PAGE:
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New Chess Opening (Humphreys)

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Postby humphreys » Thu May 31, 2012 10:25 am

You're right of course, you really can't, I think that's why we need to see this in use in some games to see how frrosted gets into that intended position when against an opponent who doesn't want to let him have the time to to do what he wants.
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Postby at1with0 » Thu May 31, 2012 10:53 am

I'm trying to figure out how to see that opening.

Maybe if I just say black will move pawns only for the first 12 moves that should be easy notation-wise and then I'll see white's position.

What would be nice is a screenshot of how that looks after move 12.
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Postby humphreys » Thu May 31, 2012 11:24 am

See if this works.

Image

EDIT: This is not quite right, the rook should be on c1, otherwise I think it's correct.

As a position it looks lovely, with the queen and bishop battery and the other bishop all staring at the black kingside, but you have some work to do to get into that position without the opponent doing anything about it.
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Postby at1with0 » Thu May 31, 2012 11:34 am

Now to figure out how to counter it... :D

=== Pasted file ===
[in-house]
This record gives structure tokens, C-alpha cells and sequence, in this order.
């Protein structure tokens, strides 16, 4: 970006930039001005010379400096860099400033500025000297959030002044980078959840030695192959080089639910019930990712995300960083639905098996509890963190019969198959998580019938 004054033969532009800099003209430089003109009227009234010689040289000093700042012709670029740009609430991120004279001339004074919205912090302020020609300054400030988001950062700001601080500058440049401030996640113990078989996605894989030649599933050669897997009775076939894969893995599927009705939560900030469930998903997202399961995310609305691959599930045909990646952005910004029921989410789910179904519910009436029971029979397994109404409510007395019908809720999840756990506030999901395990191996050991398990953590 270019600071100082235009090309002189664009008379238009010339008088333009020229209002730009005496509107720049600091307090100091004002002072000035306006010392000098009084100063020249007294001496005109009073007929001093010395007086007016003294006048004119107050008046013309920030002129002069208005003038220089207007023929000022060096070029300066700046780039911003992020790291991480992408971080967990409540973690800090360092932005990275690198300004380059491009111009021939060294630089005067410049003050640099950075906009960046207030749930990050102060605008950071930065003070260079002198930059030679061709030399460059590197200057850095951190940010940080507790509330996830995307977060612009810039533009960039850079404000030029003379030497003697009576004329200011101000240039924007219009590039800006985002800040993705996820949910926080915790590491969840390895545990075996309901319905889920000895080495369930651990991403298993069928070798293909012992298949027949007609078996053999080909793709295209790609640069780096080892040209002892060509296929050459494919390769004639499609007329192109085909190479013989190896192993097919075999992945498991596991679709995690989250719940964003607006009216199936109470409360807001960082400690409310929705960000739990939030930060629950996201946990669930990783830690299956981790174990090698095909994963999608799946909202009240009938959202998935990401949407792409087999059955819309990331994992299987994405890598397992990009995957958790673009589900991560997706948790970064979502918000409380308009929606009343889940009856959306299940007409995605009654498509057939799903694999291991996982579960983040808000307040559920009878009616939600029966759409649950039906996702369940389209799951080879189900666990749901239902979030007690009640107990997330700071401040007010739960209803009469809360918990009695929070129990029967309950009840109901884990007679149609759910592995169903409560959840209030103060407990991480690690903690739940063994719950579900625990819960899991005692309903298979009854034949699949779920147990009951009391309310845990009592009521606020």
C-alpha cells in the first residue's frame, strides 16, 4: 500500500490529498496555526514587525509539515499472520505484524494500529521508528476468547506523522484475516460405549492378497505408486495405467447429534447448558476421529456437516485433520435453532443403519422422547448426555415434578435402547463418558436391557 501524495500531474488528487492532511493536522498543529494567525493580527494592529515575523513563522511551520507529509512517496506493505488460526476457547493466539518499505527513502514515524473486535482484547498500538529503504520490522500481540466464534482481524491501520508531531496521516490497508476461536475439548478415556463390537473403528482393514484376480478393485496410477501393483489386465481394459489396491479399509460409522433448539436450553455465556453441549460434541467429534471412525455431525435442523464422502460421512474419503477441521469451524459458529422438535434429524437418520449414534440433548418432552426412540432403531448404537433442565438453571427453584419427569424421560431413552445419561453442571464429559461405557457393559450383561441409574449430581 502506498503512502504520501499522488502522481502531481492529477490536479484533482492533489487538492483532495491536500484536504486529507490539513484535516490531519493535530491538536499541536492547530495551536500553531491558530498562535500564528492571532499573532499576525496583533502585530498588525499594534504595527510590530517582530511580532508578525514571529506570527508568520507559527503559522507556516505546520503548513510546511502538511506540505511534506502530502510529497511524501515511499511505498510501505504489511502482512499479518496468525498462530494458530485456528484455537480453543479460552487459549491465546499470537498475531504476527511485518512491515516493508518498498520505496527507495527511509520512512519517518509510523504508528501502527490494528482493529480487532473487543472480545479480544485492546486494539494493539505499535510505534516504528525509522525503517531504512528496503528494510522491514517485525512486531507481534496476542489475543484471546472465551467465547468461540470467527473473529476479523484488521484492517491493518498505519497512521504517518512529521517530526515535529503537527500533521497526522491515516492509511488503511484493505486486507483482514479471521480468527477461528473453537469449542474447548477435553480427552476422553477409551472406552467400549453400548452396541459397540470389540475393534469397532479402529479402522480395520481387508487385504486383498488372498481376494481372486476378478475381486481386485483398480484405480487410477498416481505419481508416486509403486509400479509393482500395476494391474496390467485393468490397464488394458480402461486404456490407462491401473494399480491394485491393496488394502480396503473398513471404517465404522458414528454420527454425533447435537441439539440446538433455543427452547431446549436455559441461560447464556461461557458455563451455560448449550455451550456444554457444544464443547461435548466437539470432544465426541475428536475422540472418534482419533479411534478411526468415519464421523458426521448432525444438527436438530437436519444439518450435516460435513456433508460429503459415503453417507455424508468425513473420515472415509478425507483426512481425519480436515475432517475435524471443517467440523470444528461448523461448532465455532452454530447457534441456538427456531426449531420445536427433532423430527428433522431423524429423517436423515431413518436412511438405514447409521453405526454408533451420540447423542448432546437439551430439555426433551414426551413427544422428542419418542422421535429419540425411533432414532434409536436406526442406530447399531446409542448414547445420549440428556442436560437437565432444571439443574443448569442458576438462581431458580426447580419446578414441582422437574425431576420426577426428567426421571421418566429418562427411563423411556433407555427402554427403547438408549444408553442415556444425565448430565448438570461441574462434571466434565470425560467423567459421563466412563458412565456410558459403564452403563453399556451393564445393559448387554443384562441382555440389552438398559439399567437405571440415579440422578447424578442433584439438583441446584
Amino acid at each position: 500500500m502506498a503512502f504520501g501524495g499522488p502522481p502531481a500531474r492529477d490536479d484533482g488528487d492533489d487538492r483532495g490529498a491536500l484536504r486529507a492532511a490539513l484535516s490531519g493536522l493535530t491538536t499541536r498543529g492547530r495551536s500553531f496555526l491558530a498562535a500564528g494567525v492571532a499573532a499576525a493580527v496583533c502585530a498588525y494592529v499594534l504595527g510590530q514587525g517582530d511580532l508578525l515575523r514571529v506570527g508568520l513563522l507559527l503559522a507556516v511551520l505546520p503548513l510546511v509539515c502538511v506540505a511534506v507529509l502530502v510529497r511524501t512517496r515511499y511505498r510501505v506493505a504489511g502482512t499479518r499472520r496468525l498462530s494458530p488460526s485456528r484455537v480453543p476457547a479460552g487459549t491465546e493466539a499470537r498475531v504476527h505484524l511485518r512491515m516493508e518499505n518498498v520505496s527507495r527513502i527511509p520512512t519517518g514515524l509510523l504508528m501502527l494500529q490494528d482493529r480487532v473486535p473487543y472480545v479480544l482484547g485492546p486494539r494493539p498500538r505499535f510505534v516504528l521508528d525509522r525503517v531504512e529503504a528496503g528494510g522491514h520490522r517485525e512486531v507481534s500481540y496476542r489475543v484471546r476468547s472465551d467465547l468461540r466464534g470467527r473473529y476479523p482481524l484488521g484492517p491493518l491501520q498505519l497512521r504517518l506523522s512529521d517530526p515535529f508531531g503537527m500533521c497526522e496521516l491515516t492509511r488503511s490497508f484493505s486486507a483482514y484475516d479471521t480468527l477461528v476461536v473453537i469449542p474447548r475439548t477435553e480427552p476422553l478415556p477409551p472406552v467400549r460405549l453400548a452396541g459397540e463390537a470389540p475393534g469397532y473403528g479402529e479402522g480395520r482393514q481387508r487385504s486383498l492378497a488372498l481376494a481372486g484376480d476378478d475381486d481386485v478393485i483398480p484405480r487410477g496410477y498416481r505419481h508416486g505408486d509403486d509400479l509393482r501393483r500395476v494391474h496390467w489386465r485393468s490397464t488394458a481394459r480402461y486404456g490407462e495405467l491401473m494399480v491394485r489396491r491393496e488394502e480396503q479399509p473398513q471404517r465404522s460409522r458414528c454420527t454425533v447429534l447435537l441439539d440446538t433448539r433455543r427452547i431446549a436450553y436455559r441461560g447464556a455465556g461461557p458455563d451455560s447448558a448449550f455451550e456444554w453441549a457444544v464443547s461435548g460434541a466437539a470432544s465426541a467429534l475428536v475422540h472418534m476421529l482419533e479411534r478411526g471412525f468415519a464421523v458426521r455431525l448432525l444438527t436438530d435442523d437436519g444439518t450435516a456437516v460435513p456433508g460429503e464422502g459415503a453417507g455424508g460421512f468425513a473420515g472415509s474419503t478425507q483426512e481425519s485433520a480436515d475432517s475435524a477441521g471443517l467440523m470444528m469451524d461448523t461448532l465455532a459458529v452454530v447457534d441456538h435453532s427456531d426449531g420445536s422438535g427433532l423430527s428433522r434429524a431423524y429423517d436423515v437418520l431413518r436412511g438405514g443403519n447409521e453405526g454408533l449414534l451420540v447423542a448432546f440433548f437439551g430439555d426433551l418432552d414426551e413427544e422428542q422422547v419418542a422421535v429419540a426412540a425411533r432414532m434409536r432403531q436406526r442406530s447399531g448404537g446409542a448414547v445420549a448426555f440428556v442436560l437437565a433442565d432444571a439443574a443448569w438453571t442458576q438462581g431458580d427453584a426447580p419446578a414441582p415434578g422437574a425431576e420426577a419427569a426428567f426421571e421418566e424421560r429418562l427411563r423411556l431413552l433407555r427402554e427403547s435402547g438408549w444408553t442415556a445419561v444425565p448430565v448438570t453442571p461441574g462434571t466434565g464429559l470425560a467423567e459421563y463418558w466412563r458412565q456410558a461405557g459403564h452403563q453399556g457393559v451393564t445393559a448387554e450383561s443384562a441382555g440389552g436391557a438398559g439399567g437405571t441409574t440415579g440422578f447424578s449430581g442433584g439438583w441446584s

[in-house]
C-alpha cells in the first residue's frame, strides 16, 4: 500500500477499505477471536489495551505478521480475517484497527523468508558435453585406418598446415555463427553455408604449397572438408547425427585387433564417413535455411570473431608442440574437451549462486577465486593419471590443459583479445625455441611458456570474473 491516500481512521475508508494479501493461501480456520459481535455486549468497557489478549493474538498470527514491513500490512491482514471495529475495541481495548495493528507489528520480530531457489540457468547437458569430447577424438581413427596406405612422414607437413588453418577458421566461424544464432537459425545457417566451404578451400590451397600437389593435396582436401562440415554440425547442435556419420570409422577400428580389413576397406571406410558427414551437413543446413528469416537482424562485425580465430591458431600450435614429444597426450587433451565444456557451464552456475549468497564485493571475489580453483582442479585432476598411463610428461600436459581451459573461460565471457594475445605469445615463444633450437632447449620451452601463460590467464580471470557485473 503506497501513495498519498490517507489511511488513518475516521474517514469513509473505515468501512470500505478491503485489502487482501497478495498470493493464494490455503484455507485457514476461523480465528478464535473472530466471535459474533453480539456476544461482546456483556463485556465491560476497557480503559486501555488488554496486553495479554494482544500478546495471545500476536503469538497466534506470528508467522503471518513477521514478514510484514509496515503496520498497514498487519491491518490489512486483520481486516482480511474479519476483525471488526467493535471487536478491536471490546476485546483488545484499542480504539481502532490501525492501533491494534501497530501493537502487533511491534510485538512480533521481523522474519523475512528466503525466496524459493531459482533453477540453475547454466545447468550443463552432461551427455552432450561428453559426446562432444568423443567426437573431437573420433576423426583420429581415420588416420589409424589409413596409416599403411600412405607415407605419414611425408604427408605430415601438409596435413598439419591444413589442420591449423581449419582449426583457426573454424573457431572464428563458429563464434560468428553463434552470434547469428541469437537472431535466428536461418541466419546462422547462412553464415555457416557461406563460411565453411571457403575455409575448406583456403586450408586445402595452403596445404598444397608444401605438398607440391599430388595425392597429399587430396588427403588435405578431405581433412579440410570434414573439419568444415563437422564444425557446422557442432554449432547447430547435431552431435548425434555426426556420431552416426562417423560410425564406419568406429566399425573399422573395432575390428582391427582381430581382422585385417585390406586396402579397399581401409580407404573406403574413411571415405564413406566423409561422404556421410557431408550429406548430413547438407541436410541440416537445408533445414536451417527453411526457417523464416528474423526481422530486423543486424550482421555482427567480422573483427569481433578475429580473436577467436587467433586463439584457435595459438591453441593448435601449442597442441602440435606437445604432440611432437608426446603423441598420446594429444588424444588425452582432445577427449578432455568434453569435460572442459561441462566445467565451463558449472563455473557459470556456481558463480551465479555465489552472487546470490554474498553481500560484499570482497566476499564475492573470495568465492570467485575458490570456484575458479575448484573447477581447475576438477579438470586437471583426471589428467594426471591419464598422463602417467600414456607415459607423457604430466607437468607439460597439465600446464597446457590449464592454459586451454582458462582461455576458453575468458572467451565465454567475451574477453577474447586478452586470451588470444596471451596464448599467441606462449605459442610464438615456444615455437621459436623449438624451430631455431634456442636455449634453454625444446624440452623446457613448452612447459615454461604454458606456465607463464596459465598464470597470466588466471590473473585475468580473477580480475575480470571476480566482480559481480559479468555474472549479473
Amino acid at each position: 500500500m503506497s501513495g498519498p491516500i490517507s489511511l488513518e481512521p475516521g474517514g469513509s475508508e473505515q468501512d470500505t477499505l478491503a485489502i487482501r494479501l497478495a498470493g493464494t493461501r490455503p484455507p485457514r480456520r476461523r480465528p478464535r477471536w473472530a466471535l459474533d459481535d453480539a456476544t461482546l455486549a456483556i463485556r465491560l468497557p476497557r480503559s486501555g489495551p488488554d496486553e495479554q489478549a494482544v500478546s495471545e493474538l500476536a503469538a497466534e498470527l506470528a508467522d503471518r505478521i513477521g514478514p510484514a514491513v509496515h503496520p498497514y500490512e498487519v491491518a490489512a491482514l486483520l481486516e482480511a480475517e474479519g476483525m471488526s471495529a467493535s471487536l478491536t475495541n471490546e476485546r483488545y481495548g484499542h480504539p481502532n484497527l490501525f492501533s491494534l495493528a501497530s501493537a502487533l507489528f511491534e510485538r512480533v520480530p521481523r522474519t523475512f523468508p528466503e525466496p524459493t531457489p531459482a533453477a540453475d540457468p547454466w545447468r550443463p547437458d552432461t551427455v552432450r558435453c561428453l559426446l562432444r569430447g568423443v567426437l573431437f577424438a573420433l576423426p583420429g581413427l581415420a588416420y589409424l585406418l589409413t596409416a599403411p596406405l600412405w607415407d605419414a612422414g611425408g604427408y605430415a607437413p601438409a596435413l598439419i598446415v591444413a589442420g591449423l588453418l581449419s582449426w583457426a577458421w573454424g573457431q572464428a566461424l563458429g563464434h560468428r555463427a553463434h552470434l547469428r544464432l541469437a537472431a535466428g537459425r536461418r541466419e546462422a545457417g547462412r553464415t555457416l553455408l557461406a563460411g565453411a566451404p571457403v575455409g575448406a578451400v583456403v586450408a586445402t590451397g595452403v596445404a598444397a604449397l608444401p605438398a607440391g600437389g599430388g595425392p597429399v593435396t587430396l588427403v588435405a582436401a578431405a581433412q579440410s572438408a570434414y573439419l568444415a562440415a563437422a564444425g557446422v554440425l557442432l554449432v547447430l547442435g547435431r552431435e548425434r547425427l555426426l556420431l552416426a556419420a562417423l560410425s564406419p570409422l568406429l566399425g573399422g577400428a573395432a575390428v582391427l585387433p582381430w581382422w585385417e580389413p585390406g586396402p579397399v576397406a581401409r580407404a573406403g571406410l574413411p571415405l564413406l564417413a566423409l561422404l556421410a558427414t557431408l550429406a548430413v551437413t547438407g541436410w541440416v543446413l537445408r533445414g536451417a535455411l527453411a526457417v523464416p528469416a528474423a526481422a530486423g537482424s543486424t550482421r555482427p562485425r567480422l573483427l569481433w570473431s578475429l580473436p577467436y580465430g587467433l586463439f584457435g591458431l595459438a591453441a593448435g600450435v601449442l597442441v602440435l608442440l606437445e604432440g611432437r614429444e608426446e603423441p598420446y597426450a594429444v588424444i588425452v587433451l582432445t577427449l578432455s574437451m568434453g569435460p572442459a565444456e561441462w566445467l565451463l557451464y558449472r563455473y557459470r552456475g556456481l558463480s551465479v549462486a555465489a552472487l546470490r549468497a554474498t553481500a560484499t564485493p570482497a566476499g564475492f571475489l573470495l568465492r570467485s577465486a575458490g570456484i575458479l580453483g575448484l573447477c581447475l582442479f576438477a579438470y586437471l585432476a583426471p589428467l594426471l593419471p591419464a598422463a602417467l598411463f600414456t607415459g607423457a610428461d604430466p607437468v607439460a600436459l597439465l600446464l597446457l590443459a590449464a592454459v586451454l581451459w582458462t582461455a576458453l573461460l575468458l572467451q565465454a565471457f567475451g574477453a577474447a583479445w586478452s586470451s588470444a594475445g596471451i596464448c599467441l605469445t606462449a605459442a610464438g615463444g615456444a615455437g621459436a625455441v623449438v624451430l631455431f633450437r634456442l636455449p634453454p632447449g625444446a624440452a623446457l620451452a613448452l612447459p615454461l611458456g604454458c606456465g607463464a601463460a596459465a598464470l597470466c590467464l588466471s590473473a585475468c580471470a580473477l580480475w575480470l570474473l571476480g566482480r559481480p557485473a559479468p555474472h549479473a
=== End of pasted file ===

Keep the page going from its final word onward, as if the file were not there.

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Postby humphreys » Thu May 31, 2012 11:46 am

A couple of things.

If black can exchange the knight at f3, white really has no defenders on the kingside. Another thing, black can look to undermine white's pawns on the queenside by moves like a5, and so on, and get good play that way. I think I played this in the game against frrosted where he played an opening basically the same as this, although that was a good game until frrosted made a mistake so it wasn't necessarily the opening at fault. I think he was doing well until then if I remember right.
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Postby frrostedman » Sun Jun 03, 2012 12:11 am

humphreys wrote:Hi Frrosted.

This is quite similar to the opening you played against me a while ago, so I take it you're trying to refine the general idea from before?

My honest opinion is that the opening might not work so well against anyone who plays standard textbook chess. In an example I played out, I simply played very standard with black and worked on controlling the center, getting quick piece development, and castling kingside early.